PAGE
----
by Luckey Helms
Welcome back to another exciting explanation of advanced baseball statistics. Before long, you’ll be channeling your inner-sabermetrician and creating your own stats, acronyms and initialisms. This week, we’ll take a look at a few more common statistics not explored thus far.
Assist (A) – A defensive player earns an assist when he fields or touches a ball before a putout. Only one assist can be earned by each player during a recorded out. A pitcher does not earn assists for strikeouts, but he would earn an assist for fielding a bunt and throwing a runner out at first. Ordinarily, infielders have far more assists than outfielders. Assists are known by some statisticians as baserunner kills or baserunner holds.
Double Play (DP) – A double play occurs when a team makes two outs during a series of continuous action. Perhaps the most common example occurs with a batter’s ground ball and a runner on first base. If a shortstop fields the ball, he can often throw it to the second baseman, at second base, who will then relay it to first. If these throws both beat the runner, there will be a double play. Obviously, ground ball pitchers will induce more double plays than fly ball pitchers. Double Plays Started (DPS) and Double Plays Turned (DPT) are two fielding statistics that some statisticians are starting to incorporate in more complicated defensive efficiency formulas.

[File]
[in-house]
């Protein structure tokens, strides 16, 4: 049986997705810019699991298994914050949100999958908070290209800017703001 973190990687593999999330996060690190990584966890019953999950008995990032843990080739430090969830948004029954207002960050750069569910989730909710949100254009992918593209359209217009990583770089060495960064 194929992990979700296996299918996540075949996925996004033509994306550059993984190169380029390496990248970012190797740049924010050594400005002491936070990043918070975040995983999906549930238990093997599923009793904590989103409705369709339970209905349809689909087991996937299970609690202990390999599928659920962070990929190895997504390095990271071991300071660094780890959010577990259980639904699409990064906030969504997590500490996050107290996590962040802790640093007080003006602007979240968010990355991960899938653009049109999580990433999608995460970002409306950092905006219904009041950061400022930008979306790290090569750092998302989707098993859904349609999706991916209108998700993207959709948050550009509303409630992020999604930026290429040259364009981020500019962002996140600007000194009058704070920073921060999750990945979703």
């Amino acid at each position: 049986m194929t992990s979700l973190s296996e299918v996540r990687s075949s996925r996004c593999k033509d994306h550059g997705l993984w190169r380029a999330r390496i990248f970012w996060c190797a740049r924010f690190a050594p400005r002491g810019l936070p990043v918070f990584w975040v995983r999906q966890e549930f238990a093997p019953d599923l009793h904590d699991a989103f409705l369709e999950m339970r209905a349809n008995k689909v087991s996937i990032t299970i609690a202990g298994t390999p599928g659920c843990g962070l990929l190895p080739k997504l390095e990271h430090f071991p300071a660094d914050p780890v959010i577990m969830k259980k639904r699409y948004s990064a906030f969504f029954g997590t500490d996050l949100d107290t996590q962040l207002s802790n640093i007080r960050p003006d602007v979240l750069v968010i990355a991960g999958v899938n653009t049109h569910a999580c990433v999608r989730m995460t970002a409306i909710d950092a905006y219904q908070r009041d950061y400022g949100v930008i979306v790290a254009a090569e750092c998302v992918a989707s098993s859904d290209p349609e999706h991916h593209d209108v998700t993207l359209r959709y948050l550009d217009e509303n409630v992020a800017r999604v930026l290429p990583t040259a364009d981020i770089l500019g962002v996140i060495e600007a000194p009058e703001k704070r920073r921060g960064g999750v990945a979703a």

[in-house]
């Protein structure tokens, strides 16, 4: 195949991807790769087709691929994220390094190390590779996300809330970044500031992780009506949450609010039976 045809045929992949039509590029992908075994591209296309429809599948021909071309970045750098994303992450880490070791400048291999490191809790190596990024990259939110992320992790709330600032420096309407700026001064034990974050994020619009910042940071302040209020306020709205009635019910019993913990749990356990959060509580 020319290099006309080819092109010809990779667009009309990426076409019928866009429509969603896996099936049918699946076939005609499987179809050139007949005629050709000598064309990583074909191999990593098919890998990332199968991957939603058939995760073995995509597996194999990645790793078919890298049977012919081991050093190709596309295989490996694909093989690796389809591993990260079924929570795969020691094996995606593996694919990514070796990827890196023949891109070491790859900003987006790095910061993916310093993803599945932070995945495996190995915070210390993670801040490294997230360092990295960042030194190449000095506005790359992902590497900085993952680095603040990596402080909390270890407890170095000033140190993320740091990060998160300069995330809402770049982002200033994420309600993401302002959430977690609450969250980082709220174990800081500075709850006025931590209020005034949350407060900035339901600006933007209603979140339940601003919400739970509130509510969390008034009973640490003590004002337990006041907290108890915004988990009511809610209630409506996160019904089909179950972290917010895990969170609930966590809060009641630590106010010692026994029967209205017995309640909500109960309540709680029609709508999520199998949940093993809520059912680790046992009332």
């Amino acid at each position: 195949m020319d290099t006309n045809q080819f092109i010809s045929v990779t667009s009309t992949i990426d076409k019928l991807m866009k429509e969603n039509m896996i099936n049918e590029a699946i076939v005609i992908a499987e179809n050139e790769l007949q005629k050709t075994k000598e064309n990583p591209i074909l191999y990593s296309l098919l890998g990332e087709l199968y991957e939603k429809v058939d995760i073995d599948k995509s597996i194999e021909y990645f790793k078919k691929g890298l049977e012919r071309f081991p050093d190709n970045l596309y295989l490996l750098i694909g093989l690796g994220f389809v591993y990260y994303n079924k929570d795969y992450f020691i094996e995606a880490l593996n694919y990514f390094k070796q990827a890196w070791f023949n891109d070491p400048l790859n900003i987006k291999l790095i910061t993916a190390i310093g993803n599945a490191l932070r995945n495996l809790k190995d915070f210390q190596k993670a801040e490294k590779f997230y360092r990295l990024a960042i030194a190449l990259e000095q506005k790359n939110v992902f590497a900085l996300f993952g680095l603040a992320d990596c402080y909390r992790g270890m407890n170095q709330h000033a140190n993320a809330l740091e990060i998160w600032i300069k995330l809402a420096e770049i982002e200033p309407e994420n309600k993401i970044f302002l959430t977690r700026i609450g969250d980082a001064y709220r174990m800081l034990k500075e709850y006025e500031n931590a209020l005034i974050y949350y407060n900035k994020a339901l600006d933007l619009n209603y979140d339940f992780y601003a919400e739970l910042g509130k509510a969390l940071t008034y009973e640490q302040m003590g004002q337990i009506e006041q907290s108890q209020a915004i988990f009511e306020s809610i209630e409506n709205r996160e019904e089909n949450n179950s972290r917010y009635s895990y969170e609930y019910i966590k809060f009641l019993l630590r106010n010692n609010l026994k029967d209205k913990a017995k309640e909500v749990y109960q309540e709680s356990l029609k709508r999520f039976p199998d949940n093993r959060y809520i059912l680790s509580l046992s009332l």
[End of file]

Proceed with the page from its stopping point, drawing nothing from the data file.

Runners in Scoring Position (RISP) – A runner is in scoring position if he is on second or third base. These bases are considered “scoring position” because it is possible to score on an extra base hit. A team’s runners left in scoring position, over the course of a season, is a common measure of a team’s offensive efficiency. BARISP, or Batting Average with Runners in Scoring Position, is a good “clutch” statistic because it demonstrates a batter’s ability to capitalize on RBI opportunities.
Runners Left on Base (LOB) – A runner is left on base when the half-inning ends and he has not scored or been put out. Consequently, he is still “on base” when the third out is recorded. LOB% measures the percentage of runners that a pitcher strands over the course of a season and is another “clutch” statistic because it indicates how well a pitcher performs with runners on base.
That will do it for this week’s lesson. As always, stayed tuned next week for another look into the world of baseball stats. Furthermore, feel free to let us know if there’s a particular statistic you’d like covered and we’d be happy to explore it. Best of luck with your squads as the season comes to a close!